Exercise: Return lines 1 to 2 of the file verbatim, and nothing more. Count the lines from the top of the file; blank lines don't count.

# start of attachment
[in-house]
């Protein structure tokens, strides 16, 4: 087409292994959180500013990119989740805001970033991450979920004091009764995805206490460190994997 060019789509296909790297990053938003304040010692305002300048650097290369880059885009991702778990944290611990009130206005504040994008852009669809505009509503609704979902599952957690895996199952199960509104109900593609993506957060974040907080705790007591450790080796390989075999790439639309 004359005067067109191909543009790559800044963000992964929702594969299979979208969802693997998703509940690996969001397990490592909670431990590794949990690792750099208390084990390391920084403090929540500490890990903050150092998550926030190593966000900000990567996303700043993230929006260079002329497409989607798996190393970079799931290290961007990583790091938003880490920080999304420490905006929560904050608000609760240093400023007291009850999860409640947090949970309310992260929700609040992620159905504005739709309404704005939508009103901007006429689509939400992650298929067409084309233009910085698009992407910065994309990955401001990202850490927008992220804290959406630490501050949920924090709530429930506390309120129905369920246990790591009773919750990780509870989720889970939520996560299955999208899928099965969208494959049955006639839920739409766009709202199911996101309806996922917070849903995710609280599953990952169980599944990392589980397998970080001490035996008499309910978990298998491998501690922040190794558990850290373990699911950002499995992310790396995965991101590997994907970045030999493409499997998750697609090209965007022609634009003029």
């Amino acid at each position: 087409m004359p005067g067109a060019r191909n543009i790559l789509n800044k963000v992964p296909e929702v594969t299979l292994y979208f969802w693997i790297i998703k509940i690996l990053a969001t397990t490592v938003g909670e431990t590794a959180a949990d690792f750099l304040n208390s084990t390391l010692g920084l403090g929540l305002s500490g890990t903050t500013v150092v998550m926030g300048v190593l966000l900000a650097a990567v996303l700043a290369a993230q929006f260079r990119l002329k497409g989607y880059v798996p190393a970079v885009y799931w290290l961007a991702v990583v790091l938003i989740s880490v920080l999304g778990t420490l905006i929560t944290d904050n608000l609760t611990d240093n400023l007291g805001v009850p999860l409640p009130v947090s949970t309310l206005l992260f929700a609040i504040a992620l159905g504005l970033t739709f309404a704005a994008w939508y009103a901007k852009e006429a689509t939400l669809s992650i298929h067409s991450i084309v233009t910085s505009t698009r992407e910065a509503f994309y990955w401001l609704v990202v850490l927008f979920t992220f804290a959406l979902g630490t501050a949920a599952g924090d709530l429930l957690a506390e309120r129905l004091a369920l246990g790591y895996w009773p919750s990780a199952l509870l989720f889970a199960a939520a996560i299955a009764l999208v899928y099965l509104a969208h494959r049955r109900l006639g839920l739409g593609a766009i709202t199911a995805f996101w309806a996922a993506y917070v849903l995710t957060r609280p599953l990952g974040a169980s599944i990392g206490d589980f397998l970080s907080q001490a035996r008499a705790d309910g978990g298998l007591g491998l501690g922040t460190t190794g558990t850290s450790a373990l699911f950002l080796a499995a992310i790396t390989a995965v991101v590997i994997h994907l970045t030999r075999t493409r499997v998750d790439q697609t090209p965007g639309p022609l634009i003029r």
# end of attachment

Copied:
[in-house]
């Protein structure tokens, strides 16, 4: 087409292994959180500013990119989740805001970033991450979920004091009764995805206490460190994997 060019789509296909790297990053938003304040010692305002300048650097290369880059885009991702778990944290611990009130206005504040994008852009669809505009509503609704979902599952957690895996199952199960509104109900593609993506957060974040907080705790007591450790080796390989075999790439639309 004359005067067109191909543009790559800044963000992964929702594969299979979208969802693997998703509940690996969001397990490592909670431990590794949990690792750099208390084990390391920084403090929540500490890990903050150092998550926030190593966000900000990567996303700043993230929006260079002329497409989607798996190393970079799931290290961007990583790091938003880490920080999304420490905006929560904050608000609760240093400023007291009850999860409640947090949970309310992260929700609040992620159905504005739709309404704005939508009103901007006429689509939400992650298929067409084309233009910085698009992407910065994309990955401001990202850490927008992220804290959406630490501050949920924090709530429930506390309120129905369920246990790591009773919750990780509870989720889970939520996560299955999208899928099965969208494959049955006639839920739409766009709202199911996101309806996922917070849903995710609280599953990952169980599944990392589980397998970080001490035996008499309910978990298998491998501690922040190794558990850290373990699911950002499995992310790396995965991101590997994907970045030999493409499997998750697609090209965007022609634009003029």